Summary: Looking at “dough” and “bucks.” I am not referring to the kind of “deer” that God created, but rather the "dough" and "bucks" that man created, and hold too "dear" to our hearts, for the love of money is the root to all kinds of evil.
When my daughter was little, we were driving along a country road, and she spotted a deer. She asked, “Does the deer have any doe?” I said, “Ya. Two bucks.”
Today, we will have a look at “dough” and “bucks.” I am not referring to the kind of “deer” that God created, but rather when we hold the bucks and dough that man created too dear to our hearts.
I am talking about money.
The phrase, “Money is the root of all evil,” is one that is often used by both Christians and non-Christians alike.
[hold up money]
So, what makes this so bad? It actually says, “In God we trust,” on it, and we know that God is good, so how could this piece of paper be the root of all evil?
This piece of paper, especially when combined with others just like it can do great things – things that actually do serve God. So, why does the Bible tell us that it is the root of evil?
You heard it just a few moments ago in Paul’s letter to Timothy. The problem is, that’s only part of the sentence. Listen again to what the Bible actually says, “The love of money is the root of all kinds of evil.” It’s just a subtle difference between what the Bible says and what we humans often say, but it turns out that those few words have a great deal of significance in the meaning of what is being said.
Now that we have established that this in of itself is not evil, and is not the root of evil, but rather it is the love of this - this stuff – that is the root to all kinds of evil – and all kinds of problems.
What does it mean to love money? Does it mean to adore a piece of paper or admire hunks of metal?
To know what it means to love money, one have to ask, What, exactly, is money?
I would answer that question like this: Money is simply a token that has value only to humans, which is used to trade for other things of value with other humans. Because we live in a society where most of us do not grow our own food, build our own houses, or cars, and whatnot, we have to pay others to do these things for us. So, money is necessary.
This piece of paper is lifeless. It has no power. It does not hear or speak. It does not see. It has no feelings. But you know what? Even when people love money with all their hearts, money doesn’t ever love them back.
However, because other people want it, and will do a variety of things to get it, it can bring power to the one who has it. People tend to thirst for power. Money brings with it power that could be harnessed for good or unleashed for evil.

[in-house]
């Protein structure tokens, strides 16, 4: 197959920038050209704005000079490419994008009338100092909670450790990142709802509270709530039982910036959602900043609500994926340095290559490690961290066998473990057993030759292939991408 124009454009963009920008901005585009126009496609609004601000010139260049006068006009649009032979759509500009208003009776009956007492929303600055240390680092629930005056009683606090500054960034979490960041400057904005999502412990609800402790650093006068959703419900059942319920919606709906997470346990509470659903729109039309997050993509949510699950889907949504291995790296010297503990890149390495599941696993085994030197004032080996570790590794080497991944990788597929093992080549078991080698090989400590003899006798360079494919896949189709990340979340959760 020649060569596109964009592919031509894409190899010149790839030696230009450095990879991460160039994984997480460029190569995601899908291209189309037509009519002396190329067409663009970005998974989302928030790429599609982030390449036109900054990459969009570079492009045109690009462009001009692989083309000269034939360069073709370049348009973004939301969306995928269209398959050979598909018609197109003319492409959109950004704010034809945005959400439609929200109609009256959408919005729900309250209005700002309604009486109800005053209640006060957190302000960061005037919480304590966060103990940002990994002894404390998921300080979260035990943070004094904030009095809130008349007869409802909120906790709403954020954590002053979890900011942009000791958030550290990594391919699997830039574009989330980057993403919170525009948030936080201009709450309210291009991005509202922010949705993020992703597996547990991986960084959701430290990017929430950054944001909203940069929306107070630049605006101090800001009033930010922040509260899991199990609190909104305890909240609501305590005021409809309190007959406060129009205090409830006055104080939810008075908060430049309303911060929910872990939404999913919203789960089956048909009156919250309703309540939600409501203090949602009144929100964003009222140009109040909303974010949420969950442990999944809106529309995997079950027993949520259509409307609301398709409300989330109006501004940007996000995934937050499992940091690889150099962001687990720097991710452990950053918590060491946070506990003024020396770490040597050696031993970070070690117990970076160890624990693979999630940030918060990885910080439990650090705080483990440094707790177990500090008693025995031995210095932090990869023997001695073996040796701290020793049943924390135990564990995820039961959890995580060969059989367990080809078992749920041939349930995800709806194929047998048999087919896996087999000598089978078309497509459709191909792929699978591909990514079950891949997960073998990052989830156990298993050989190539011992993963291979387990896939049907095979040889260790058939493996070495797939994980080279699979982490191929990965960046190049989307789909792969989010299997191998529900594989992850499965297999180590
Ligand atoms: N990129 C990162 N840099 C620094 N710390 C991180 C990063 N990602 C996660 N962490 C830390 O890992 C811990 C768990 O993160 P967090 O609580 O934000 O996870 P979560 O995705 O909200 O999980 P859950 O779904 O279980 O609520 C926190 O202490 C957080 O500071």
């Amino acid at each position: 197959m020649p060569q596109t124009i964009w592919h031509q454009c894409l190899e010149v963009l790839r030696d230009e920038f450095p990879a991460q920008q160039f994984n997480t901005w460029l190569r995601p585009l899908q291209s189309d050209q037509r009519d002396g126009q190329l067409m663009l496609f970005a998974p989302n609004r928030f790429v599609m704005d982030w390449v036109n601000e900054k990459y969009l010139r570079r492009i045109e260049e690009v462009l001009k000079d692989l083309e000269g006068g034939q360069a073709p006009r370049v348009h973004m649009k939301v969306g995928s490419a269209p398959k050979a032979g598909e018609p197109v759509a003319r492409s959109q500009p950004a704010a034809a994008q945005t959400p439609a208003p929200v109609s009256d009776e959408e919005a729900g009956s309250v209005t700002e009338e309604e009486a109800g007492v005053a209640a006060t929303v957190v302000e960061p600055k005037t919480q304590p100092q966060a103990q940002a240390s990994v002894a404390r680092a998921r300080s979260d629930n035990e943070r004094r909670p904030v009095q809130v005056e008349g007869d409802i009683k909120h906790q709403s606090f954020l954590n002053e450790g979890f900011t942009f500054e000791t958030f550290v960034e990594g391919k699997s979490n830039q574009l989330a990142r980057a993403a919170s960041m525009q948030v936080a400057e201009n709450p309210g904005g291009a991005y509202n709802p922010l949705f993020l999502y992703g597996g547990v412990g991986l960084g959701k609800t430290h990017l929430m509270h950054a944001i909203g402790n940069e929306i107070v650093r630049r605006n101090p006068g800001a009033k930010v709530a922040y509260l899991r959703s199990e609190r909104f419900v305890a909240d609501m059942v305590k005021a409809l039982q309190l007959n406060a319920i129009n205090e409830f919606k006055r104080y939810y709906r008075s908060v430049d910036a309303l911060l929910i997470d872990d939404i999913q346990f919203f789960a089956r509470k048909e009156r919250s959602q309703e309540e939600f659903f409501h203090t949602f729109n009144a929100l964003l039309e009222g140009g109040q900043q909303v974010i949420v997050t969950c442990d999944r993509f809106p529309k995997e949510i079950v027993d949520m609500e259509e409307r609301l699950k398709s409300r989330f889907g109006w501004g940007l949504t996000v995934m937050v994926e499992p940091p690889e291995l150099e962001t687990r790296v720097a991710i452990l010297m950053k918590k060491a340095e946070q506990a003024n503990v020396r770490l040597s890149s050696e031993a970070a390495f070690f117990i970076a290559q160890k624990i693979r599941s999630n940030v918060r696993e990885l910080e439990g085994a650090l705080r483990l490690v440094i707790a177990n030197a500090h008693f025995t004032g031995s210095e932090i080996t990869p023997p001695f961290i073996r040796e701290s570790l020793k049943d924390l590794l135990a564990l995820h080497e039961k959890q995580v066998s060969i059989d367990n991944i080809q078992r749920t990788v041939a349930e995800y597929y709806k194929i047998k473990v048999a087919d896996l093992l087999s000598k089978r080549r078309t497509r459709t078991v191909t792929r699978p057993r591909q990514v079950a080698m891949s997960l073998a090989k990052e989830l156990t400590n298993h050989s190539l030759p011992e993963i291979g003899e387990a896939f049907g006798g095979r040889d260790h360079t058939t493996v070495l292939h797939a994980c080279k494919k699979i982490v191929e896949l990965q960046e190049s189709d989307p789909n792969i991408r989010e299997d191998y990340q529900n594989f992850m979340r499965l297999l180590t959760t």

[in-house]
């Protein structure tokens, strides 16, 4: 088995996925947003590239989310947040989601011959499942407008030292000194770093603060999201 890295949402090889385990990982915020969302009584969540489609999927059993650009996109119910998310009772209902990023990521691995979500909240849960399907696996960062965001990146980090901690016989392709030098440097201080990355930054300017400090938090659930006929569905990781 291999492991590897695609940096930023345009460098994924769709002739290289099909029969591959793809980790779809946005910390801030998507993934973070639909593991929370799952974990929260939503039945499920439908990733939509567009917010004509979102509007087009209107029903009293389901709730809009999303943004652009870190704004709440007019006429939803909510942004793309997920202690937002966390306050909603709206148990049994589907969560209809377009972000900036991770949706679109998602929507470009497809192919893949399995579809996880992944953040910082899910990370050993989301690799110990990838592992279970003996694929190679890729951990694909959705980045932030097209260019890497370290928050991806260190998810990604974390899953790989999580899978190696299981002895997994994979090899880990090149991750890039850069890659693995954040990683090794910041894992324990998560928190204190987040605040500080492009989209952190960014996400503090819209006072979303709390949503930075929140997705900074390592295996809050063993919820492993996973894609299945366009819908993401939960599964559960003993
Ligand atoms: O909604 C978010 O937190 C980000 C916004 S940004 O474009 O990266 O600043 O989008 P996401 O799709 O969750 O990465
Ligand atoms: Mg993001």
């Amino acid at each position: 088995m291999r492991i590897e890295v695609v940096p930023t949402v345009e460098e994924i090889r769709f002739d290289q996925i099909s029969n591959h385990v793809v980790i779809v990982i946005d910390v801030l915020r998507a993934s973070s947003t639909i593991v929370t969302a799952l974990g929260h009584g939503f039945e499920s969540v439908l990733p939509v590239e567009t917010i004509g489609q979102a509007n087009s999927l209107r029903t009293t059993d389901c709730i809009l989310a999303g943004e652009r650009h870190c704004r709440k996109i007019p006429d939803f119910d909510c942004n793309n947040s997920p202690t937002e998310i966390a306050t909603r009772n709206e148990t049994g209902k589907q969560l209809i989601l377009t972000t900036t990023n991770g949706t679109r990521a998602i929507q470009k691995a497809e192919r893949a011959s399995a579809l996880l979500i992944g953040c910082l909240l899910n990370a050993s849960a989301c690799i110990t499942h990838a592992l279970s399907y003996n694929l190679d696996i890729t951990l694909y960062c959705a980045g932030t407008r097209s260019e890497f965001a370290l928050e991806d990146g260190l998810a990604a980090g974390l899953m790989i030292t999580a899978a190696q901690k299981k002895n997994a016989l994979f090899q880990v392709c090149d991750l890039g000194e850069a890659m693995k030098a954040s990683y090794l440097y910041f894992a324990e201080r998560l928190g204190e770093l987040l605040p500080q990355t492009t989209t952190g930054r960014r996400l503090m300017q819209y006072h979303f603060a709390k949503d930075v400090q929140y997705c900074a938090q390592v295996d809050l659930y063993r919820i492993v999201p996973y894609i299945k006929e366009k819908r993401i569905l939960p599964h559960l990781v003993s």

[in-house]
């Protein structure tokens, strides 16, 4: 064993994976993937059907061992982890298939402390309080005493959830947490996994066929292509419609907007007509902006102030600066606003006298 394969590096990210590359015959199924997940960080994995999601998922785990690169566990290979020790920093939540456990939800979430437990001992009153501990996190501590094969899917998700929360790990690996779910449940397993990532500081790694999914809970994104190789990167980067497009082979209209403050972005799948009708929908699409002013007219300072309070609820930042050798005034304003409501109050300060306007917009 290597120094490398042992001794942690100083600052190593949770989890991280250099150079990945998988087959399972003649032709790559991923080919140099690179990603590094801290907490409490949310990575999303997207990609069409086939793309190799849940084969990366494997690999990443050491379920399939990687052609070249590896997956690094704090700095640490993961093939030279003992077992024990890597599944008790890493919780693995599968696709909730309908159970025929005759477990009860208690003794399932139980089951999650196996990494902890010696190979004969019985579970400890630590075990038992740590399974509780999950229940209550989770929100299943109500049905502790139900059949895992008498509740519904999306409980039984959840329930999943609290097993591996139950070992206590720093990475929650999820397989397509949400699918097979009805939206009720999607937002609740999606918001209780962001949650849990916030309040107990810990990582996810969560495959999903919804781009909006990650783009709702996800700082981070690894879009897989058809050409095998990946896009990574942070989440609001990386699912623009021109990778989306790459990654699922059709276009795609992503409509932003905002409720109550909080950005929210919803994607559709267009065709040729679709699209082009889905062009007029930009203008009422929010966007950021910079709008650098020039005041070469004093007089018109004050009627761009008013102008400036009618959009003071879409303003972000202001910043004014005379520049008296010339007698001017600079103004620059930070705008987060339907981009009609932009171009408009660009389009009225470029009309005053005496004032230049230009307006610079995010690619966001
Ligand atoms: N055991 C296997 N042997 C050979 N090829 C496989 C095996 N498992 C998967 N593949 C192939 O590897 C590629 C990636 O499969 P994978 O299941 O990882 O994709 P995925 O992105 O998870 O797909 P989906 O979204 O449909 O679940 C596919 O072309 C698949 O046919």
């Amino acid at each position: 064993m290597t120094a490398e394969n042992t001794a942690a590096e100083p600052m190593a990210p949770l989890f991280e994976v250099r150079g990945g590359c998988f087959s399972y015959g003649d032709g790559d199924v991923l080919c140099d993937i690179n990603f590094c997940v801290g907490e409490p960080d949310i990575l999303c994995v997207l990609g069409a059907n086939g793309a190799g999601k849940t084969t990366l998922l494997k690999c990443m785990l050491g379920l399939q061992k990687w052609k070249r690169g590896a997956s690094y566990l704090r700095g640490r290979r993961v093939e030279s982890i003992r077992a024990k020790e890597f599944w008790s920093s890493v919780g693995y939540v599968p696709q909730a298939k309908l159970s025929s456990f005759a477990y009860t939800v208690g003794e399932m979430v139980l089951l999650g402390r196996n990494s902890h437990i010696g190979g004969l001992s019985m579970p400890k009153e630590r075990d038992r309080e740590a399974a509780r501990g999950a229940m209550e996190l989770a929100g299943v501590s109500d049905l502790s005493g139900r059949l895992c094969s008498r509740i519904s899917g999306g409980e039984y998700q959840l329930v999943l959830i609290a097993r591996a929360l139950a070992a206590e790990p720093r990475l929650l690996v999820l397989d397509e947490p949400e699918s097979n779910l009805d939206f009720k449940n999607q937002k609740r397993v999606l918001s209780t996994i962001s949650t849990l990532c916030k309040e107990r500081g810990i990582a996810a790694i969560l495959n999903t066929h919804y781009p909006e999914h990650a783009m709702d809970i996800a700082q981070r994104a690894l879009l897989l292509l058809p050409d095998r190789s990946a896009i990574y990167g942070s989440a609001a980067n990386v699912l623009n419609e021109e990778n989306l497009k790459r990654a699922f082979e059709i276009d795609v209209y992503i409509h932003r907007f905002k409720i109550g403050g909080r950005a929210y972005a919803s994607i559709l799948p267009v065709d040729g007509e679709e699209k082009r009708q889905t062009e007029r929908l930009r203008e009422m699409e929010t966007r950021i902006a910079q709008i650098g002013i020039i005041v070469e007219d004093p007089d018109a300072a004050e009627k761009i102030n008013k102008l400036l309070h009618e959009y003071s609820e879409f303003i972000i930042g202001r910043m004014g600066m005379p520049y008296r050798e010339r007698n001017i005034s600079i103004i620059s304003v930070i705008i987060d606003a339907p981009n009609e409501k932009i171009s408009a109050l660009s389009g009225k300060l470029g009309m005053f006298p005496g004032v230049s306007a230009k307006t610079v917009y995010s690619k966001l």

What comes into question here are two things.
How the power is obtained, and how the power is used.
People will do almost anything to possess this. Most of the things that they will do to get it are good and honorable, such as providing manual labor and or mental brainpower that benefits others, for which they are paid a salary.
However, There are people who want money so badly, and love it so dearly, they will do whatever it takes to get their hands on it, including commit dishonorable acts, such as lie, cheat, steal, rob and take advantage of other people, animals, and the environment without care or concern for others.
They will bring harm to others, and even commit murder. They will sell their souls to the devil, and some will even prostitute their own bodies for money. But why?
People tend to do harmful and evil things when they love money more than they love themselves.
When people place a high value of this – getting it, and then getting more and more of it, they have a tendency to drift away from God and toward all kinds of evil. They lose their focus on a loving God.
There are a number of legitimate ways to acquire money including:
It is certainly honorable to earn money, but when people get to a point where earning money steals their focus from other things, in an effort to “become somebody,” they often become somebody that they don’t like. Proverbs 23:4 states, “Do not wear yourself out to get rich; do not trust your own cleverness.”
When money is inherited from someone who couldn’t take it with them, do remember, that there is a reason that they had to leave it behind. However, one must ask, “Did they leave it where it will do the most good – for God?”